for relief from forfeiture under s. 98 of Courts of Justice Act to permit
her to file financial statement and remove her name from “Candidates
in Default” list — Application dismissed — Applicant failing to establish
that her failure to comply with mandatory statutory filing requirements
was inadvertent or that she had been sufficiently diligent in attempting
to remedy non-compliance — Courts of Justice Act, R.S.O. 1990, c. C.43,
The applicant ran unsuccessfully in a 2014 municipal election. She failed to file
an audited financial statement by the date stipulated in the Municipal Elections
Act, 1996, S.O. 1996, c. 32 (“MEA”). The penalty for failing to do so was ineligibility to run in the next municipal election. After discovering that her attempt to
secure a Progressive Conservative Party nomination to run as a candidate in the
next provincial election might fail because of a party policy of rejecting candidates who were in default for not filing financial statements in the last municipal
election, the applicant brought an application under s. 98 of the Courts of Justice
Act for relief from forfeiture to permit her to file an audited financial statement
and to have her name removed from the “Candidates in Default” list.
Held, the application should be dismissed.
It was doubtful that the general provisions of the Courts of Justice Act could be
applied to supersede the specific provisions of the MEA. However, it was unnecessary to decide that issue as the applicant had not demonstrated that she was
entitled to the relief sought. She had failed to show that her failure to comply
with the filing requirements was inadvertent or that she had been sufficiently
diligent in attempting to remedy her non-compliance. The lack of care and diligence demonstrated by the applicant was all the more flagrant in light of the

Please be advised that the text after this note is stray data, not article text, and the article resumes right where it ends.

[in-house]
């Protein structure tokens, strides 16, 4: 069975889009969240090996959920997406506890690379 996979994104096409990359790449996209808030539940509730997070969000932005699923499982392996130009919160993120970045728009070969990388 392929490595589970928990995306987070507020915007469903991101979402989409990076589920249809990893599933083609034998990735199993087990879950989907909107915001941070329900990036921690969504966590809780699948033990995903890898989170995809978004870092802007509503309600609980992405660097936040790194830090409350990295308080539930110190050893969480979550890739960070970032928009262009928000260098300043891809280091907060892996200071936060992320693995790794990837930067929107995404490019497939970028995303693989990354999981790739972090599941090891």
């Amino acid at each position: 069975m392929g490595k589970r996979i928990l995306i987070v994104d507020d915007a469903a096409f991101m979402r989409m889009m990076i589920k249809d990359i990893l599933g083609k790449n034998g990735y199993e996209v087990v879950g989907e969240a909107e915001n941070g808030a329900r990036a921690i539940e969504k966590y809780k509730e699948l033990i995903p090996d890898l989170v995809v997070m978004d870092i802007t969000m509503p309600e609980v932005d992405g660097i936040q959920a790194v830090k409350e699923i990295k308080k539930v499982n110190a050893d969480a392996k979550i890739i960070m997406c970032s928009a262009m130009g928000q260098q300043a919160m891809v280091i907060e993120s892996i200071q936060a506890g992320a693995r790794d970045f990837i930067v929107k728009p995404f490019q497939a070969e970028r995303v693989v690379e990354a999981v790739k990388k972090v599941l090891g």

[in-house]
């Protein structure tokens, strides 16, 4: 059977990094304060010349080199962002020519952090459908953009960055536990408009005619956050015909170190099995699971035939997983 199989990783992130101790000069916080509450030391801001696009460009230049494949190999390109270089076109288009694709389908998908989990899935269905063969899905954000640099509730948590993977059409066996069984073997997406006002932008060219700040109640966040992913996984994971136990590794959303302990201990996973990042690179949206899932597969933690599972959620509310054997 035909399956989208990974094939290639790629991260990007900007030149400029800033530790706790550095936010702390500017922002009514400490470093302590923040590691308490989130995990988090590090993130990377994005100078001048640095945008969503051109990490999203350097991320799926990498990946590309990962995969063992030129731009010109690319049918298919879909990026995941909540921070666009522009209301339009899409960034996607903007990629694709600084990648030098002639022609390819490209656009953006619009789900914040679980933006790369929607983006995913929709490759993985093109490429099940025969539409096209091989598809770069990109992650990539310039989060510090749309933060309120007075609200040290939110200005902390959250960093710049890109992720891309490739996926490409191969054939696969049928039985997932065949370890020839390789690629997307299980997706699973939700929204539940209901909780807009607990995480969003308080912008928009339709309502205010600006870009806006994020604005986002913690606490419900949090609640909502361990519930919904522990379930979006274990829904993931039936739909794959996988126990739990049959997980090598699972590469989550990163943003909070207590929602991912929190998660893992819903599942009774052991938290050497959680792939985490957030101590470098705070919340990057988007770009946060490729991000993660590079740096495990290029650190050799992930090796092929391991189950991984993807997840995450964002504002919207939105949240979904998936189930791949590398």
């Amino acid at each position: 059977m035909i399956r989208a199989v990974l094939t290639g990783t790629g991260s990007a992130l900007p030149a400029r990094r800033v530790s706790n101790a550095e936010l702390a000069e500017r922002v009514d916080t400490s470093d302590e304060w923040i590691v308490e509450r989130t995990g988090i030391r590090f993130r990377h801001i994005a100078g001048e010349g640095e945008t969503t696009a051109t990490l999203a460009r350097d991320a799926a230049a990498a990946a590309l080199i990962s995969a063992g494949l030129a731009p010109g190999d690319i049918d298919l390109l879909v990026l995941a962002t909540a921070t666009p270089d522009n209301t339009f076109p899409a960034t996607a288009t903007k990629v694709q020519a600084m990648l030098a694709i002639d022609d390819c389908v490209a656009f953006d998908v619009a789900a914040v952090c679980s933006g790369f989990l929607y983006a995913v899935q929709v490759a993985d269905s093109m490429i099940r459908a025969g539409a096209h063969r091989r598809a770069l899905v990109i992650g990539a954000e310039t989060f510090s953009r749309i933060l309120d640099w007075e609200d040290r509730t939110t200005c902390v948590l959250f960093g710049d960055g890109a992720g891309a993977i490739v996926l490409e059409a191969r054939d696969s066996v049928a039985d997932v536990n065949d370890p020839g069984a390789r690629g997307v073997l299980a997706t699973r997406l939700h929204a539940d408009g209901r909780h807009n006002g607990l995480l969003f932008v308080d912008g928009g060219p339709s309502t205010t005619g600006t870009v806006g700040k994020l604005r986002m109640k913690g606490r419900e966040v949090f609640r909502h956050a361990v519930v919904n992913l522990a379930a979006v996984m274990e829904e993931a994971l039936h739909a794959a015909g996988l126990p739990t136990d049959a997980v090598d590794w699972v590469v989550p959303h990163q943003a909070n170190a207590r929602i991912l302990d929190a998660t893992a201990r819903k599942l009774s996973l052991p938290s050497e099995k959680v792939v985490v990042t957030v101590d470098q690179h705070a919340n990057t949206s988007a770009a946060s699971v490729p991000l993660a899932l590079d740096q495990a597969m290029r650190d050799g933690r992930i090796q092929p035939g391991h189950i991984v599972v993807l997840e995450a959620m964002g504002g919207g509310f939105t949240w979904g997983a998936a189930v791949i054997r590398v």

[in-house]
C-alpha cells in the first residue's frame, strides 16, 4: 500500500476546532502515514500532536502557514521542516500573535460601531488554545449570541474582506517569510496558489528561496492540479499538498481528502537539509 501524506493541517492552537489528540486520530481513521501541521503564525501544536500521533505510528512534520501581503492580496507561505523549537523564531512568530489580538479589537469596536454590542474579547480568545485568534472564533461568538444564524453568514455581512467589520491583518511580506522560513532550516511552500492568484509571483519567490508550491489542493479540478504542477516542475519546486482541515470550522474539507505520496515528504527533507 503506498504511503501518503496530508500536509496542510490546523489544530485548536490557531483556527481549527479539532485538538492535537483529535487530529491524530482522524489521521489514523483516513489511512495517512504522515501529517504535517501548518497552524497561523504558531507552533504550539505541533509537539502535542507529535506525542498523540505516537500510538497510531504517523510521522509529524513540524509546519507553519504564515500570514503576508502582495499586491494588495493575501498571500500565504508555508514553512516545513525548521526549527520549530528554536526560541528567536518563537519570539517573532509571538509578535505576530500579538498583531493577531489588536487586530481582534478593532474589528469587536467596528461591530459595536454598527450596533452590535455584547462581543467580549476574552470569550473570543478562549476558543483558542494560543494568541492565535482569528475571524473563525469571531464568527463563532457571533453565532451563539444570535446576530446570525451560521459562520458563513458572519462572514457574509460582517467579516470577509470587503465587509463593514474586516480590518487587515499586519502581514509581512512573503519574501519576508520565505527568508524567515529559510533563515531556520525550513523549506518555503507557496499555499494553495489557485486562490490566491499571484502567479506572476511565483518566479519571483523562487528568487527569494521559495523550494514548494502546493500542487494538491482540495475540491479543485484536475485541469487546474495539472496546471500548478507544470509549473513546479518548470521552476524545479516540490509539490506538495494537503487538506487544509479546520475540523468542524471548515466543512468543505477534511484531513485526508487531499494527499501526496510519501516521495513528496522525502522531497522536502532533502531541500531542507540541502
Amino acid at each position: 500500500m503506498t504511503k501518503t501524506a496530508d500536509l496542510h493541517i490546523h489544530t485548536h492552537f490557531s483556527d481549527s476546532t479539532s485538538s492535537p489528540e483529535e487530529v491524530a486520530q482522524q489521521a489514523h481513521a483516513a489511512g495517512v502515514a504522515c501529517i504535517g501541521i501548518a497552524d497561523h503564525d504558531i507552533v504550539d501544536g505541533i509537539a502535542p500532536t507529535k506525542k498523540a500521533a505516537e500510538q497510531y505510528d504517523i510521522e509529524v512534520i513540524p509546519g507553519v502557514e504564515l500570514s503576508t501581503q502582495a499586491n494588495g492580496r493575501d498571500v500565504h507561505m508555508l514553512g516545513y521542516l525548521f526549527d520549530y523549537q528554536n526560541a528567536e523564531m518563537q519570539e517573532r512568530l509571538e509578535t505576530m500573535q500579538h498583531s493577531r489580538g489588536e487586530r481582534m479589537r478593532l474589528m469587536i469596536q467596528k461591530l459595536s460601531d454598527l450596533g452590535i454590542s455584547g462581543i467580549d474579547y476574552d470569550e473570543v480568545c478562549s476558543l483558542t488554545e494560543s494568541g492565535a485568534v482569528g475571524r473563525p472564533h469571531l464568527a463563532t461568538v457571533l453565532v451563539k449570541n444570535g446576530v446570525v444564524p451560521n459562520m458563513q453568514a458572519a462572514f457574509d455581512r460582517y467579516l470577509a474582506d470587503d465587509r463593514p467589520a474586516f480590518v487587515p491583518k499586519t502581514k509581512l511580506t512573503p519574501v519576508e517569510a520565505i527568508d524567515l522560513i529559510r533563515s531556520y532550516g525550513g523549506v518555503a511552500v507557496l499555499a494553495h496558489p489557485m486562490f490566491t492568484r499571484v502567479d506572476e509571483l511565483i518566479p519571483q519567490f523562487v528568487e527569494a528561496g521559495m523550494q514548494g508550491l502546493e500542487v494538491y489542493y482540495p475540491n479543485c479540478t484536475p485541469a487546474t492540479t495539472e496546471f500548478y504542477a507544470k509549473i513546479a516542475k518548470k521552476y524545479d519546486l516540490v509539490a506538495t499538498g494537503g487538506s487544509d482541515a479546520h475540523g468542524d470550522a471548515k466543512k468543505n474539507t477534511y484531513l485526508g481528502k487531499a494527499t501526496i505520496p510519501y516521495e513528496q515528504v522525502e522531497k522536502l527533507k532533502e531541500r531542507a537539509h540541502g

persistent attempts by the city clerk’s office to advise her and all candidates
of their filing obligations. The timely provision of financial statements is an
important part of the framework of the MEA. The fact that more than 100 candidates in Toronto had failed to comply with their filing obligations suggested that
the bar for granting equitable relief ought not to be set too low so as not to risk
undermining the legislative scheme.
Thomas v. Fort Erie (Town) (1996), 30 O.R. (3d) 134,  O.J. No. 2665,
92 O.A.C. 285, 34 M.P.L.R. (2d) 208, 64 A.C.W.S. (3d) 1052, 1996 CanLII 11790
(Div. Ct.), affg (1995), 23 O.R. (3d) 152,  O.J. No. 1066, 27 M.P.L.R. (2d) 119,
54 A.C. W.S. (3d) 782, 1995 CanLII 7188 (Gen. Div.), consd
Other cases referred to
McBride v. Comfort Living Housing Co-operative Inc. (1992), 7 O.R. (3d) 394,
 O.J. No. 260, 89 D.L.R. (4th) 76, 54 O.A.C. 286, 22 R.P.R. (2d) 126,
31 A.C.W.S. (3d) 663, 1992 CanLII 7474 (C.A.); Niagara Falls (City) v. Diodati
(2011), 106 O.R. (3d) 154,  O.J. No. 1635, 2011 ONSC 2180, 82 M.P.L.R.
(4th) 140, 200 A.C. W.S. (3d) 1032 (S.C.J.); Poplar Point First Nation Development
Corp. v. Thunder Bay (City) (2016), 129 O.R. (3d) 423,  O.J. No. 725, 2016
ONSC 457, 65 R.P.R. (5th) 293, 48 M.P.L.R. (5th) 177, 263 A.C.W.S. (3d) 493
(S.C.J.); Saskatchewan River Bungalows Ltd. v. Maritime Life Assurance Co.,
 2 S.C.R. 490,  S.C.J. No. 59, 115 D.L.R. (4th) 478, 168 N.R. 381,
 7 W. W.R. 37, J.E. 94-1053, 20 Alta. L.R. (3d) 296, 155 A.R. 321, 23 C.C.L.I.
(2d) 161,  I.L.R. ¶1-3077 at 2913, 48 A.C. W.S. (3d) 1240, 1994 CanLII 100;
Singh v. Peel District School Board,  O.J. No. 2497, 2015 ONSC 3092,
37 M.P.L.R. (5th) 263, 72 C.P.C. (7th) 274, 254 A.C. W.S. (3d) 351 (S.C.J.); Smith v.
Toronto District School Board,  O.J. No. 2498, 2015 ONSC 3061, 73 C.P.C.
(7th) 369, 37 M.P.L.R. (5th) 239, 253 A.C. W.S. (3d) 622 (S.C.J.)